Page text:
Our Location
Phoenix Crescent, Bellshill

Phone Number
01698 844 476

Email Address

What is E. coli?

What is E. coli?

E. coli (escherichia coli) is a type of bacteria present in human and animal intestines. It is a misconception that E. coli in every form is bad for the human body. Some types of E. coli are harmless and promote gut and digestive system health. However, some strains can cause severe illness. This is commonly due to consuming food and/or water contaminated with E. coli.

What are the Symptoms of E.coli?

Symptoms of infection usually start after 3 or 4 days. Symptoms can last up to 10 days but are usually resolved around 5-7 days.

Symptoms include:

• Abdominal cramping and pain

• Diarrhea

• Loss of appetite

• Nausea

• Tiredness and fatigue

• Vomiting

• Fever

What Causes an E. coli Infection?

The most common ways infections are contracted is by:

• Contaminated food

• Contaminated water

• Poorly prepared/cooked foods

• Person-to-person contact

Contaminated Food

When the animal is slaughtered for food consumption (ground meat and poultry), bacteria can pass from the animal’s intestines to the meat product.

Contaminated Water

Human and animal waste could make its way into the water. These water sources include lakes, ponds, swimming pools, wells, and local water supplies. Swallowing water from these sources could lead to sickness.

Poorly Prepared/Cooked Foods

Unpasteurised food products such as milk, yoghurt, cheese, and fruit juices can carry e. coli. This is due to the foods being unpasteurised and not being treated to kill any bacteria that may be present. Fruit and vegetables that have been washed and prepared with water that contains the bacteria (this is common when nearby animal waste is present in the water system).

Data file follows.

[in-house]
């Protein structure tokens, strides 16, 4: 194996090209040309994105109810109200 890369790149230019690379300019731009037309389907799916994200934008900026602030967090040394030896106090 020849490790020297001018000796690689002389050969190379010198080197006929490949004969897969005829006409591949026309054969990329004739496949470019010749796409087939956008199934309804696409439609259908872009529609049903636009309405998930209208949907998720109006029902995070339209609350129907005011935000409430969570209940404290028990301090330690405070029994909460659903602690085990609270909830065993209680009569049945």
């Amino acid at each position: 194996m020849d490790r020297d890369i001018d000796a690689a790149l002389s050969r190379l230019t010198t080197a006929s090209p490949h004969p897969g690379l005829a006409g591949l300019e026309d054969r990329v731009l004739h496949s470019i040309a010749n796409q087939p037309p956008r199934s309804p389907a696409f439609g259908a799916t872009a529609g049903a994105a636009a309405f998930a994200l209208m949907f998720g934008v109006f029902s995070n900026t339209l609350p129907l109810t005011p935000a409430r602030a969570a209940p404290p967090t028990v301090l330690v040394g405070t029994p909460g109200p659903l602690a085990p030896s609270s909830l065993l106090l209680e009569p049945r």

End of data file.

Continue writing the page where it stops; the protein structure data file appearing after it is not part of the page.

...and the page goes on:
Person-To-Person Contact

You can contract an e. coli infection by coming into contact with someone who already has it. The most common way is shaking hands with another person and then not washing your hands correctly before touching your mouth. Another common person-to-person way of picking up an infection is by cleaning up after someone who is ill with it – for example, cleaning clothing, bedding, and cutlery – and not washing your hands properly.

How to Treat E. Coli

Fortunately, the bacterial infection usually goes away on its own without the need for medical treatment. Rest and making sure plenty of water is being drunk is recommended to combat fatigue and dehydration. Some antibiotics may be prescribed by your doctor/GP to reduce some of the symptoms you may have. For medical advice visit the NHS website or talk to your GP.


To reduce your risk of E. coli it is imperative you wash your hands regularly and correctly before touching your mouth or eating. Before handling raw meat or eating food make sure your hands are thoroughly washed. It is also important to understand the source from which your food is coming. After touching animals (even your own pets) ensure you are cleaning your hands.

E. coli Water Testing at Andersen Caledonia

We offer a specialist water testing service that includes analysing the suitability of drinking water (potable water). It is important to test water for bacteria and to ensure it is not contaminated with human or animal waste – particularly if you or anyone else is feeling unwell. The test is conducted by our experienced laboratory technicians to identify the total viable count (TVC) of microorganisms present in the water including E. coli, Coliform, and Enterococci.



Search Products

Select Product Category

Select some options
Filter by:

Select Price Range

Price Filter - slider